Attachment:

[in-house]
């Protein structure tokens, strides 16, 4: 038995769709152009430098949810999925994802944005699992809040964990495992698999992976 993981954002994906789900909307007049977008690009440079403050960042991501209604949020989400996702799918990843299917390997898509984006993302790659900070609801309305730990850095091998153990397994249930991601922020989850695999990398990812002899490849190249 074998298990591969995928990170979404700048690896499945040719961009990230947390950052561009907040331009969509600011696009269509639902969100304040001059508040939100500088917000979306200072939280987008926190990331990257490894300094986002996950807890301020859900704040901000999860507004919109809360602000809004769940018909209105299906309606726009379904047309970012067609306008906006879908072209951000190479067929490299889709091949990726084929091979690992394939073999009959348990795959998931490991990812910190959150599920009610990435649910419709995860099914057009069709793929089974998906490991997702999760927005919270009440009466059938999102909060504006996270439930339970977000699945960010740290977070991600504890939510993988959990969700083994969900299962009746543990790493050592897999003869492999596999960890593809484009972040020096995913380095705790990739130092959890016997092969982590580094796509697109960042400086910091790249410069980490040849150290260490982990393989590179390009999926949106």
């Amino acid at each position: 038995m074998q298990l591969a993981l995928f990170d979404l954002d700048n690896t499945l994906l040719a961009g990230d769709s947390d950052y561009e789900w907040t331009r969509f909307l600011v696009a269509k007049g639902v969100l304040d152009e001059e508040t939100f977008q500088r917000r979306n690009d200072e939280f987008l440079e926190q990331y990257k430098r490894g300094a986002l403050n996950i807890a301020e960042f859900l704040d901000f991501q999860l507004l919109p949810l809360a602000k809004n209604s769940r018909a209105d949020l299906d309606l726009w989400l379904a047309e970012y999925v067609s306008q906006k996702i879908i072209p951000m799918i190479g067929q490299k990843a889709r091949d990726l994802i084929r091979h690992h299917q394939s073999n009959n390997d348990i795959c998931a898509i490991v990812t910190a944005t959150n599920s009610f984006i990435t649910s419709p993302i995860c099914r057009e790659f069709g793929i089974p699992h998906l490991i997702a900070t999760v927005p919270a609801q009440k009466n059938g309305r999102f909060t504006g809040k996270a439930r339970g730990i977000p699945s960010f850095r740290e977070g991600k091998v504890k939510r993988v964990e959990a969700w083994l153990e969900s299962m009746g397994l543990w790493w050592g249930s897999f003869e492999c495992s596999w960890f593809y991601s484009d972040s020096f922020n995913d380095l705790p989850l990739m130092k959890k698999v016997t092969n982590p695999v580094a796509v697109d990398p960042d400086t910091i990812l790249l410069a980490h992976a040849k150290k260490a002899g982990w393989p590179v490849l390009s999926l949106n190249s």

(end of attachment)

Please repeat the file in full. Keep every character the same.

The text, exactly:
[in-house]
């Protein structure tokens, strides 16, 4: 038995769709152009430098949810999925994802944005699992809040964990495992698999992976 993981954002994906789900909307007049977008690009440079403050960042991501209604949020989400996702799918990843299917390997898509984006993302790659900070609801309305730990850095091998153990397994249930991601922020989850695999990398990812002899490849190249 074998298990591969995928990170979404700048690896499945040719961009990230947390950052561009907040331009969509600011696009269509639902969100304040001059508040939100500088917000979306200072939280987008926190990331990257490894300094986002996950807890301020859900704040901000999860507004919109809360602000809004769940018909209105299906309606726009379904047309970012067609306008906006879908072209951000190479067929490299889709091949990726084929091979690992394939073999009959348990795959998931490991990812910190959150599920009610990435649910419709995860099914057009069709793929089974998906490991997702999760927005919270009440009466059938999102909060504006996270439930339970977000699945960010740290977070991600504890939510993988959990969700083994969900299962009746543990790493050592897999003869492999596999960890593809484009972040020096995913380095705790990739130092959890016997092969982590580094796509697109960042400086910091790249410069980490040849150290260490982990393989590179390009999926949106």
């Amino acid at each position: 038995m074998q298990l591969a993981l995928f990170d979404l954002d700048n690896t499945l994906l040719a961009g990230d769709s947390d950052y561009e789900w907040t331009r969509f909307l600011v696009a269509k007049g639902v969100l304040d152009e001059e508040t939100f977008q500088r917000r979306n690009d200072e939280f987008l440079e926190q990331y990257k430098r490894g300094a986002l403050n996950i807890a301020e960042f859900l704040d901000f991501q999860l507004l919109p949810l809360a602000k809004n209604s769940r018909a209105d949020l299906d309606l726009w989400l379904a047309e970012y999925v067609s306008q906006k996702i879908i072209p951000m799918i190479g067929q490299k990843a889709r091949d990726l994802i084929r091979h690992h299917q394939s073999n009959n390997d348990i795959c998931a898509i490991v990812t910190a944005t959150n599920s009610f984006i990435t649910s419709p993302i995860c099914r057009e790659f069709g793929i089974p699992h998906l490991i997702a900070t999760v927005p919270a609801q009440k009466n059938g309305r999102f909060t504006g809040k996270a439930r339970g730990i977000p699945s960010f850095r740290e977070g991600k091998v504890k939510r993988v964990e959990a969700w083994l153990e969900s299962m009746g397994l543990w790493w050592g249930s897999f003869e492999c495992s596999w960890f593809y991601s484009d972040s020096f922020n995913d380095l705790p989850l990739m130092k959890k698999v016997t092969n982590p695999v580094a796509v697109d990398p960042d400086t910091i990812l790249l410069a980490h992976a040849k150290k260490a002899g982990w393989p590179v490849l390009s999926l949106n190249s």